Tuesday, 23 April 2013

Air travel in the 1930s & WWI aviators

The trouble with watching 1930s movies, and shows set in the 30s, like Agatha Christie's Hercule Poirot series, is that it makes me want to be there. It's not just the fashion, the manners and beautifully spoken English, it's the little things, like tea.  Last time I was on a plane I did not get served real tea, made from leaves, in a real china cup. A  tea-bag with warm water in polystyrene just doesn't taste the same!
Air travel c. 1930s - Death in the Clouds
One of the world's first (non-dirigible) airlines was Qantas (Queensland and Northern Territory Aerial Services Ltd), established in 1920, just a few months after the Netherlands' KLM airline was founded.  Qantas had flights from the coastal towns of Queensland to the outback, distances of 1000s of kilometres that took months on dirt roads.  In the 1930s Qantas linked up with Imperial Airways, a British Airline, to carry mail and other small freight from Australia to London.  In  April 1934 Qantas Imperial Airways began the first scheduled commercial passenger service between England and Australia - and it only took 10 1/2 days!

Imperial Airways poster about travel to Australia, 1930s
Even though the flight now takes under 24 hours, at that time the flight took about the quarter of the time of a ship.  It is hard to imagine a time without air travel, but was only in 1928 that Bert Hinkler became the first to fly solo from England to Australia, in his Avro Avian, and Kingsford-Smith and Ulm became the first to cross the Pacific Ocean in the "Southern Cross."  They also were the first to circumnavigate the globe by crossing the Atlantic in June 1930.

Air hanger for Qantas Empire Airways Ltd.Queensland, c. 1935
Australians had began the pioneering of  long distance flying after the end of the First World War, with  brothers Ross and Keith Macpherson Smith being the first to fly from England to Australia in their twin engined Vickers Vimy in 1919, taking less than 28 days, with actual flying time of 135 hours.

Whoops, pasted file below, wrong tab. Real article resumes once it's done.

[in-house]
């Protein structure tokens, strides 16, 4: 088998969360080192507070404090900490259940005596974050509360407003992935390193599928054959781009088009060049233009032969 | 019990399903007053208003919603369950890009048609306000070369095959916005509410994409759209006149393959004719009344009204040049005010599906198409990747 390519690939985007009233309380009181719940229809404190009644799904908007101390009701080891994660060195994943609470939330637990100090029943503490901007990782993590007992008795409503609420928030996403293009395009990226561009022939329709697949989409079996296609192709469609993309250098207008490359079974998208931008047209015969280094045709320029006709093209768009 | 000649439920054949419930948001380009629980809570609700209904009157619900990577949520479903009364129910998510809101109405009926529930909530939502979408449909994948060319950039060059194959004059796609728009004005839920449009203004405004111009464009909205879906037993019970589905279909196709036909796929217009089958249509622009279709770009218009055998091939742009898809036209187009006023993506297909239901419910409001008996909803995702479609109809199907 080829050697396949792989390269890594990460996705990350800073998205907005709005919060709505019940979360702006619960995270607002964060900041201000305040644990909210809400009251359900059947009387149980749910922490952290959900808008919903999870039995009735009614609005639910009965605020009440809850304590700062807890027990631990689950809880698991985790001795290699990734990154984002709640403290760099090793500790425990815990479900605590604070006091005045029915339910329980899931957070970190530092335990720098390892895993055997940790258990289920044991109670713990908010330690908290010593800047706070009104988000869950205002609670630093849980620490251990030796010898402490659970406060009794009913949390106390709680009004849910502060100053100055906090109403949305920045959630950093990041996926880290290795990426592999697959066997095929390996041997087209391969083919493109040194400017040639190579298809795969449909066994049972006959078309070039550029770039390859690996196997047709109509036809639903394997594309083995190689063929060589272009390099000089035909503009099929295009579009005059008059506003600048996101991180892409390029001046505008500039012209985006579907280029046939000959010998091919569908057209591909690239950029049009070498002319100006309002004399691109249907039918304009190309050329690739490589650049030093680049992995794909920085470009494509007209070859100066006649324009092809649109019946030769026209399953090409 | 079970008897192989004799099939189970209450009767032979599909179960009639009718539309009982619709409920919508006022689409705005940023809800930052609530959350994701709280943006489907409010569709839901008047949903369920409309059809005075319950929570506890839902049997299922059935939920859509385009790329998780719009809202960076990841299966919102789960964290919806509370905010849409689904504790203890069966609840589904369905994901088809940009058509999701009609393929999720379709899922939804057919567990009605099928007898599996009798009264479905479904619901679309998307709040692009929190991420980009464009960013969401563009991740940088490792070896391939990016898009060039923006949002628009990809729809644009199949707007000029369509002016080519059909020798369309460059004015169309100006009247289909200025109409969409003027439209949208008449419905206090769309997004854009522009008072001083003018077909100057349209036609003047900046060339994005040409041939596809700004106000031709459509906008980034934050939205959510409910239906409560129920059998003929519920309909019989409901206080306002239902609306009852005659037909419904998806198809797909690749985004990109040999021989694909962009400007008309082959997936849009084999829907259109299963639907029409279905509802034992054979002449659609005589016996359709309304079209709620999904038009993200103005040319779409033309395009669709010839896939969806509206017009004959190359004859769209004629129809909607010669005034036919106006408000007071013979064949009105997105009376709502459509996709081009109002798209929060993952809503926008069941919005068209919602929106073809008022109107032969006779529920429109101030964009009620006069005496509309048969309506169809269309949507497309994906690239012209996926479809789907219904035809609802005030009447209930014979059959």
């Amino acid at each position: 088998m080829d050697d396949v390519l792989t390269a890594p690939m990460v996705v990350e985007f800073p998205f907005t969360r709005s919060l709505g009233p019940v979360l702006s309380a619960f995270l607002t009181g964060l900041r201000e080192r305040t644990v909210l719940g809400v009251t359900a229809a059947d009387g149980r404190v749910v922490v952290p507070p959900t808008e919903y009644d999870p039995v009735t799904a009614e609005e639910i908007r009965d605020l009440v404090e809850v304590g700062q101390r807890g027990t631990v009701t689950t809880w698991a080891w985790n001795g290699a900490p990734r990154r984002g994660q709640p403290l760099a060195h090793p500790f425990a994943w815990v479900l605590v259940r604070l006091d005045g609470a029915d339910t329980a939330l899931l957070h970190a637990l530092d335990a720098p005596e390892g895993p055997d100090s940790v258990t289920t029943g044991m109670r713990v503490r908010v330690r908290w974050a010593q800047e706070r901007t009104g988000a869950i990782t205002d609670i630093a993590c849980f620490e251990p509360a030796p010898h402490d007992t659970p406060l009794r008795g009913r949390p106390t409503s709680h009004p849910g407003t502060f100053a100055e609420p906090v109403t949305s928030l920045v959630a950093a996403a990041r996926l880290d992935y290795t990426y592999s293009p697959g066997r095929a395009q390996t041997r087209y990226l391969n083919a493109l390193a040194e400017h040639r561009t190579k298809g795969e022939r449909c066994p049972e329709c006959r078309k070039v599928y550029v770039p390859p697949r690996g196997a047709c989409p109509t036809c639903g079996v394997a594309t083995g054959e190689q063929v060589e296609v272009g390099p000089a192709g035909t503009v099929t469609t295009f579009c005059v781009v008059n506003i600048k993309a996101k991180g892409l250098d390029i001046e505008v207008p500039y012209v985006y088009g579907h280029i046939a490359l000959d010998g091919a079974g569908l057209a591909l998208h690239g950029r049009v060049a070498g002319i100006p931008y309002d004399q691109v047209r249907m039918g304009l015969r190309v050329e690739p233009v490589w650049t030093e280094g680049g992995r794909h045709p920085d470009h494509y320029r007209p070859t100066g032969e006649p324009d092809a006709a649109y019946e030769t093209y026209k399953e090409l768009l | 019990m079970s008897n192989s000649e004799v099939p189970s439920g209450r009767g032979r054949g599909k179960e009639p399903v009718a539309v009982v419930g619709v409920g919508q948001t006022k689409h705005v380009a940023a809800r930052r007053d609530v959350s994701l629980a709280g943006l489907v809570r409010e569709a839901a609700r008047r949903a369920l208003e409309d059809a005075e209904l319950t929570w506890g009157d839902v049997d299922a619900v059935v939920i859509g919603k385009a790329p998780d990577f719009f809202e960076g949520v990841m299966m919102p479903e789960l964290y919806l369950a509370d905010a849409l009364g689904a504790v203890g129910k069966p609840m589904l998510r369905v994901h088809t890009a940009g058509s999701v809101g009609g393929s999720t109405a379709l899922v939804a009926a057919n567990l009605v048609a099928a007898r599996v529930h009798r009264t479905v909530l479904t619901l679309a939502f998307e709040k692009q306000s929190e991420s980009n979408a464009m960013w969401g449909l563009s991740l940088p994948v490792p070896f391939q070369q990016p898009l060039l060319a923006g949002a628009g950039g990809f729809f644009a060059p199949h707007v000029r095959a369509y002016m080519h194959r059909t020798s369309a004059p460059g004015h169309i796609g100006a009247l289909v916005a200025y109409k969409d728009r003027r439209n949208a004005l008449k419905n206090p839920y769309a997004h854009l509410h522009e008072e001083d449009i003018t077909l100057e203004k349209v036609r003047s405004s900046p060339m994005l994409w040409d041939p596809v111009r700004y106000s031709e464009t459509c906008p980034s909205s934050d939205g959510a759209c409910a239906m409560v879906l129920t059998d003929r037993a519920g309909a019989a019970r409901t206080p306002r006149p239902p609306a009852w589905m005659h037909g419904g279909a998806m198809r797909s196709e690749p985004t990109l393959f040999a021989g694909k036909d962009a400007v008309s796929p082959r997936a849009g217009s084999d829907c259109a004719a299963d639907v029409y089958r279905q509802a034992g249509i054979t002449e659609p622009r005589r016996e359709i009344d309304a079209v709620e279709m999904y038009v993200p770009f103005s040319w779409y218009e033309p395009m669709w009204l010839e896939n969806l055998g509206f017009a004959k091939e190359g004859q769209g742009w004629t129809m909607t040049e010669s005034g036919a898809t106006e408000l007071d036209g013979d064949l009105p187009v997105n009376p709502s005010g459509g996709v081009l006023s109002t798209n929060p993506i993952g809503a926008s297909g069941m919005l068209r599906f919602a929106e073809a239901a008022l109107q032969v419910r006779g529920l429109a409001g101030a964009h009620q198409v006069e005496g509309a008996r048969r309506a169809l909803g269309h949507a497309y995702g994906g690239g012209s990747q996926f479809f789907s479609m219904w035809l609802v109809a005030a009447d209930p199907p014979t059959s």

Ross and Keith Smith's Vickers Vimy biplane, 1919.
At the outbreak of the Great War, Ross Smith enlisted in the 3rd Light Horse Regiment, landing at Gallipoli 13 May 1915. He survived, and in 1917, the volunteered for the Australian Flying Corps. Australia had formed its own Central Flying School at Point Cook, Victoria  and formed its first squadrons of the Australian Flying Corps in 1914, the only Commonwealth country other than Britain to form such a force.  Ross was later twice awarded the Military Cross and the Distinguished Flying Cross three times, becoming and air ace with 11 confirmed aerial victories.  He was also the pilot for T. E. Lawrence (Lawrence of Arabia) and fought in aerial combat missions in the Middle East. His brother, Keith, flew in the Royal Air Force as a pilot between 1917 and 1919.

Captain Sir Ross Smith K.B.E., M.C., D.F.C., A.F.C., and his brother Lieutenant Sir Keith Smith K.B.E.1921
After their success in 1919, in 1922 Keith Smith planned an around-the-world flight in 1922, but abandoned it after his brother Ross was killed while testing a Vickers Viking amphibian aircraft which crashed soon after taking off from Brooklands in the UK. Keith remained in Australia, working in Sydney as an agent for Vickers, vice-president of British Commonwealth Pacific Airlines (taken over by Qantas in 1954), and as a director of Qantas Empire & Tasman Empire Airways Limited (a subsidiary of Imperial Airways which was the forerunner of British Airways).  No doubt he was one of the men in charge of organising the first airline flights to London.

International flights from Australia became increasing popular and by 1937, Qantas Empire Airways was running a flying boat airmail and passenger service from Sydney to Southampton. Passenger and airmail flights continued throughout World War II, with some alterations and restrictions.

I know everything is faster now, but I would love to have travelled like this occasionally:

1930 air travel
"January 10, 1930. Tea time in the air. Miss Wanda Wood, hostess for the Eastern Air Transport, serves tea for two -- Misses Charlotte Childress and Elizabeth Hume, aboard one of the line's passenger planes. The company provides bridge, tea and cigarettes, with hostesses to arrange the bridge games and serve the tea."

Wouldn't you?

Deb xx

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